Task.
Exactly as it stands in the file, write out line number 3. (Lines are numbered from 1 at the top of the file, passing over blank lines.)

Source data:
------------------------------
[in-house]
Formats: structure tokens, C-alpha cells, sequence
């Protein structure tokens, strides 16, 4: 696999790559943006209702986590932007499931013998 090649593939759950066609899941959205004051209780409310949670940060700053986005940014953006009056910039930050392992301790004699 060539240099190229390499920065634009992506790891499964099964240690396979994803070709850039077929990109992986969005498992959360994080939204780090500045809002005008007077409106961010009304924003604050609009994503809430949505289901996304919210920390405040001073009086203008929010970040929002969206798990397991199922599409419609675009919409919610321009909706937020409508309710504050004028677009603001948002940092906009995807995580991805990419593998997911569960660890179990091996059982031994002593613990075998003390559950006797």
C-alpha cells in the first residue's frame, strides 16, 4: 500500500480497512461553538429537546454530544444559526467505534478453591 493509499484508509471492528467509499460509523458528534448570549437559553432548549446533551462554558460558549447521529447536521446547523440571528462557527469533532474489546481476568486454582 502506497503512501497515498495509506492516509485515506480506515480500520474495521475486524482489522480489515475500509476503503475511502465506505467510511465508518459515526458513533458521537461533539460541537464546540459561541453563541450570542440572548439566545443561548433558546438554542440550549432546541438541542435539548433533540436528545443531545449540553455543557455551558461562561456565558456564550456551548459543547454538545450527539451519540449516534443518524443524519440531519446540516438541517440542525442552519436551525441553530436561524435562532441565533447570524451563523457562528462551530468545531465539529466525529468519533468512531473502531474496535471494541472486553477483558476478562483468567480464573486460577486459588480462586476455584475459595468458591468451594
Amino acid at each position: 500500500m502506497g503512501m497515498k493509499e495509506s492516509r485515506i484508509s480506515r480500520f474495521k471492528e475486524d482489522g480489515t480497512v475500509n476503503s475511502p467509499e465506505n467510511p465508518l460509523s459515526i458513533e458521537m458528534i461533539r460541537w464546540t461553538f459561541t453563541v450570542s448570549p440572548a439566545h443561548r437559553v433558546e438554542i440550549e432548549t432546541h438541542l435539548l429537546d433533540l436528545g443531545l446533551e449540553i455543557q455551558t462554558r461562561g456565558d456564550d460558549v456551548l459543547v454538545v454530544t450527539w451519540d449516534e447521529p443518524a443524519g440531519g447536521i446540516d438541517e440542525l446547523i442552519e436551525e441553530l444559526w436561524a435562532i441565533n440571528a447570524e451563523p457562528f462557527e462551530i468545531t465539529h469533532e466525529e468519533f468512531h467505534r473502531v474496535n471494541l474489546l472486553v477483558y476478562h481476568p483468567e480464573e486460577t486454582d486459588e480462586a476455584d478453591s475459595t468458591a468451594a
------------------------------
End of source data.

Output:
């Protein structure tokens, strides 16, 4: 696999790559943006209702986590932007499931013998 090649593939759950066609899941959205004051209780409310949670940060700053986005940014953006009056910039930050392992301790004699 060539240099190229390499920065634009992506790891499964099964240690396979994803070709850039077929990109992986969005498992959360994080939204780090500045809002005008007077409106961010009304924003604050609009994503809430949505289901996304919210920390405040001073009086203008929010970040929002969206798990397991199922599409419609675009919409919610321009909706937020409508309710504050004028677009603001948002940092906009995807995580991805990419593998997911569960660890179990091996059982031994002593613990075998003390559950006797």